Once you have registered with Council you only need notify us of a change of proprietor, if the nature of the business changes, or if there is a change of the address at which a moveable premises are kept. The new proprietor will have to complete an application form.

Food Safety Management System

It is a legal requirement for food businesses to have a documented food safety management in place. Safer Food, Better Business (SFBB) is a free, easy to use food safety management pack produced by the Food Standards Agency (FSA).

FSA provides SFBB for:

One-Off Event Catering

Any food business which runs for more than five days in any five consecutive weeks must be registered with the Council at least 28 days before it commences operating. This applies whether it is public or private and whether for profit or not. For more information about registration, please look at the registration section. Even if you don't need to register, food safety is very important. You should plan ahead to make sure that you will be able to serve food safely.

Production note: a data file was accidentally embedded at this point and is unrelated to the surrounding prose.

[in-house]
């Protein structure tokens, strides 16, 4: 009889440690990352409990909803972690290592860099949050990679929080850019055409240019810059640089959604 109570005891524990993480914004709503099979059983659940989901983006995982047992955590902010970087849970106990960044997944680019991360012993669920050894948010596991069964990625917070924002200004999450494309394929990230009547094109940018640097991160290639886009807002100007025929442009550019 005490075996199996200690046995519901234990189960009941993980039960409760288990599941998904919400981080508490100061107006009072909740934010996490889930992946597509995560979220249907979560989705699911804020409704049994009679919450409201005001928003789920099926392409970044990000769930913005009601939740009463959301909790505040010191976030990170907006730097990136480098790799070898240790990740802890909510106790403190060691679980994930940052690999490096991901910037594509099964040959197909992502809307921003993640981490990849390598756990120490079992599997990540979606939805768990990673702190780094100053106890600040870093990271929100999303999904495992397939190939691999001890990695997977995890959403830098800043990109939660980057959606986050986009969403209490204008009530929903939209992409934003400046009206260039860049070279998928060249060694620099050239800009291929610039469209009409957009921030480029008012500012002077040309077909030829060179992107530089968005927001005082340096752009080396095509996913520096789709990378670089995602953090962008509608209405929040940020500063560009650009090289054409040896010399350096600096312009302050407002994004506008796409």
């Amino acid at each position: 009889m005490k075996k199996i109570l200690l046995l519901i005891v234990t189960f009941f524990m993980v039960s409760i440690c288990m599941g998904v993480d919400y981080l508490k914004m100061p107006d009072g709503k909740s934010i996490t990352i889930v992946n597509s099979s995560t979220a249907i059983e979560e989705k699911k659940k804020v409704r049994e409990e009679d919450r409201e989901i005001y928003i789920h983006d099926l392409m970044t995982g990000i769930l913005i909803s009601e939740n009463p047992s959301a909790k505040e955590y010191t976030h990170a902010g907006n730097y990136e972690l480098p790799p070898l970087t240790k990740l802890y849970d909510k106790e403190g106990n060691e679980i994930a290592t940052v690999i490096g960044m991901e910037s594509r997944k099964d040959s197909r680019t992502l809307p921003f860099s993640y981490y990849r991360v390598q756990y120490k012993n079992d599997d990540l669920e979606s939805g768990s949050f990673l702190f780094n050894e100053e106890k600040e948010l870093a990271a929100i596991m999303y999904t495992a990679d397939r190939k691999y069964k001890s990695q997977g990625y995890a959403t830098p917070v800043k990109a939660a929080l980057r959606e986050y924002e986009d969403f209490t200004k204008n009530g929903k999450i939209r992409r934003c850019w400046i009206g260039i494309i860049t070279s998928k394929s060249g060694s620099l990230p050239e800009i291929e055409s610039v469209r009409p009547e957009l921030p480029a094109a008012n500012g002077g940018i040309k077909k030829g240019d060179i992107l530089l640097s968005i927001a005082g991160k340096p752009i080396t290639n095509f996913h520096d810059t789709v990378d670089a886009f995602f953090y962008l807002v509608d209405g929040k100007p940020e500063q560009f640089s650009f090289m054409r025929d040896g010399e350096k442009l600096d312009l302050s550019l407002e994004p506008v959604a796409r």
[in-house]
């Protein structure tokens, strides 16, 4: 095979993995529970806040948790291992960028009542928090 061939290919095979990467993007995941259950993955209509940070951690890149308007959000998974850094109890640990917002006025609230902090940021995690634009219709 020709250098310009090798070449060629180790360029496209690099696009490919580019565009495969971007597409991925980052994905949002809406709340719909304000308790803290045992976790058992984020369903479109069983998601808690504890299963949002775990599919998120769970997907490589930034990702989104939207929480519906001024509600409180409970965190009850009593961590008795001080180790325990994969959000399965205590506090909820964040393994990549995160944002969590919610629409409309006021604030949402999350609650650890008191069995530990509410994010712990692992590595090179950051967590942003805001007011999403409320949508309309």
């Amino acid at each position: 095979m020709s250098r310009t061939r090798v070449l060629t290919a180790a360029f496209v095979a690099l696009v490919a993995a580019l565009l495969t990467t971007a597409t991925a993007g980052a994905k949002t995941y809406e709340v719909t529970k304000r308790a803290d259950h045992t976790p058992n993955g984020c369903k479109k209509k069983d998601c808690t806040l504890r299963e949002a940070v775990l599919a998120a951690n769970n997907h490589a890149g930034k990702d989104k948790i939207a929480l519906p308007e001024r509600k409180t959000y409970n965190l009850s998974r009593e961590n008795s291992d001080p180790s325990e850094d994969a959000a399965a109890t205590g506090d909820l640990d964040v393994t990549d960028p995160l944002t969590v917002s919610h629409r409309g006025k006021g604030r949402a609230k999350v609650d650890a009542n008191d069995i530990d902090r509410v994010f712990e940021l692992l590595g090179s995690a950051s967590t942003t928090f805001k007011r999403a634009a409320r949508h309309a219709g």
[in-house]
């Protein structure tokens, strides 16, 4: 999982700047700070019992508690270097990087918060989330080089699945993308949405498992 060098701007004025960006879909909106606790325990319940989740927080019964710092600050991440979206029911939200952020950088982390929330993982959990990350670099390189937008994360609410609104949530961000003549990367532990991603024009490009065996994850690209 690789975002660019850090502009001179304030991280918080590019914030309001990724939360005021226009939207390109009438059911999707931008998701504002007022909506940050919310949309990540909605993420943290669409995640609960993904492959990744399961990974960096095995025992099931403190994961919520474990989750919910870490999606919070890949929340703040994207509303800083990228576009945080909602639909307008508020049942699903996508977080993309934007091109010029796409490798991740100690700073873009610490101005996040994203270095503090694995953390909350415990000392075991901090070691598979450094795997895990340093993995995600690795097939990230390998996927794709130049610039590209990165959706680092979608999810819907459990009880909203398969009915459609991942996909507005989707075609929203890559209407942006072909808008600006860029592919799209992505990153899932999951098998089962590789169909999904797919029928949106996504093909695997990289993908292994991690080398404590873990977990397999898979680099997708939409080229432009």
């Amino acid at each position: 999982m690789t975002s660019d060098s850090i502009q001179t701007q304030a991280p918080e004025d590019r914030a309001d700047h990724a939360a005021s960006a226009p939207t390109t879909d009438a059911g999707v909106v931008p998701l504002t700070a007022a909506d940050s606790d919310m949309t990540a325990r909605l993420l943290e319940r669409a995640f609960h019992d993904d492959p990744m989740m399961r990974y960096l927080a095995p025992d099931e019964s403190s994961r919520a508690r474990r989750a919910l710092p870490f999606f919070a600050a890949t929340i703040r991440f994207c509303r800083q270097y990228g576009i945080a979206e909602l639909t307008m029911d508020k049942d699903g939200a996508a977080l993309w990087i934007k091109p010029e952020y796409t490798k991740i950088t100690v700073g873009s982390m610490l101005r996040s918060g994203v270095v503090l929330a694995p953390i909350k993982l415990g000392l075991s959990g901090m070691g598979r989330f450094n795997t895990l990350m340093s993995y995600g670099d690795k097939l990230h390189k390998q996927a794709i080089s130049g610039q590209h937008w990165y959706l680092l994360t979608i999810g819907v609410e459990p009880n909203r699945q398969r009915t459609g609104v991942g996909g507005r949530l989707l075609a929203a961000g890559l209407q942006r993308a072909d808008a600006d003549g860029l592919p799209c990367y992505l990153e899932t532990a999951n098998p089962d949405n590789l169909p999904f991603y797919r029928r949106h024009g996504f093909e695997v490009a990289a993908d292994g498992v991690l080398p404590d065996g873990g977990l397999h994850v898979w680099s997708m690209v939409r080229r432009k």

Issues to Consider

Hand Washing Facilities

Anyone handling food will need access to suitable hand washing facilities. These should be kept clean, with adequate supplies of hot and cold or suitably mixed water, soap, a nailbrush and hygienic hand drying facilities. Food handlers should wash their hands:

  • before handling food

  • after handling raw foods

  • after using the toilet

  • after handling high risk foods

  • after breaks

  • after coughing, sneezing, nose blowing or touching hair

Storage

Vehicles to deliver food should be fit for purpose. Some foods may require refrigeration or insulation for example. The storage facilities should protect the food, and be capable of maintaining safe temperatures for high-risk products. Also, raw and cooked foods should be separated, with raw foods stored so that moisture running off it will not go on to the cooked food.

Cross-contamination

Equipment and crockery must be stored in covered containers and off the ground. Separate knives and chopping boards should be provided for raw and cooked foods. Work surfaces for food preparation should be thoroughly cleaned and disinfected before any food handling or preparation.

Temperature control

Preparation, storage and service of food should be done promptly. If some food is to be prepared in advance, then it is better to do this with low-risk foods, such as vegetables. All high risk products must be kept below 8°C or above 63°C. Food temperatures can be checked with a probe thermometer.